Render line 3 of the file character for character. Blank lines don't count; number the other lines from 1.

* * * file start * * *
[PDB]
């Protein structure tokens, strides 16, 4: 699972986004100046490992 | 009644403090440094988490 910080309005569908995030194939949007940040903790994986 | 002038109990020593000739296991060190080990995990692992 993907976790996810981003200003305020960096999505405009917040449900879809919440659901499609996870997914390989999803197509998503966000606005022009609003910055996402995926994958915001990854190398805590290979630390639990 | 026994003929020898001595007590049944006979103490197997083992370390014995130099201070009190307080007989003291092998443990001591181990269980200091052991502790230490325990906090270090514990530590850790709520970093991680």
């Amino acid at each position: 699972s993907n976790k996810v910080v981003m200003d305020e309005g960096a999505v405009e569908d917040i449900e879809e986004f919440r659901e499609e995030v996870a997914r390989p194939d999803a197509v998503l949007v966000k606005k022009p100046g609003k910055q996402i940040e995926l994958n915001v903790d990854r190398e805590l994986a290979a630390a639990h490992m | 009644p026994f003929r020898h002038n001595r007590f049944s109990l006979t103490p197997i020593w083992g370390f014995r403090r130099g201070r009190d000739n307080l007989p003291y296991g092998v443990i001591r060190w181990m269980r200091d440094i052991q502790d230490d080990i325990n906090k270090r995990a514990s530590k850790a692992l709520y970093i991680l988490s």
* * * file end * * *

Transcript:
């Amino acid at each position: 699972s993907n976790k996810v910080v981003m200003d305020e309005g960096a999505v405009e569908d917040i449900e879809e986004f919440r659901e499609e995030v996870a997914r390989p194939d999803a197509v998503l949007v966000k606005k022009p100046g609003k910055q996402i940040e995926l994958n915001v903790d990854r190398e805590l994986a290979a630390a639990h490992m | 009644p026994f003929r020898h002038n001595r007590f049944s109990l006979t103490p197997i020593w083992g370390f014995r403090r130099g201070r009190d000739n307080l007989p003291y296991g092998v443990i001591r060190w181990m269980r200091d440094i052991q502790d230490d080990i325990n906090k270090r995990a514990s530590k850790a692992l709520y970093i991680l988490s």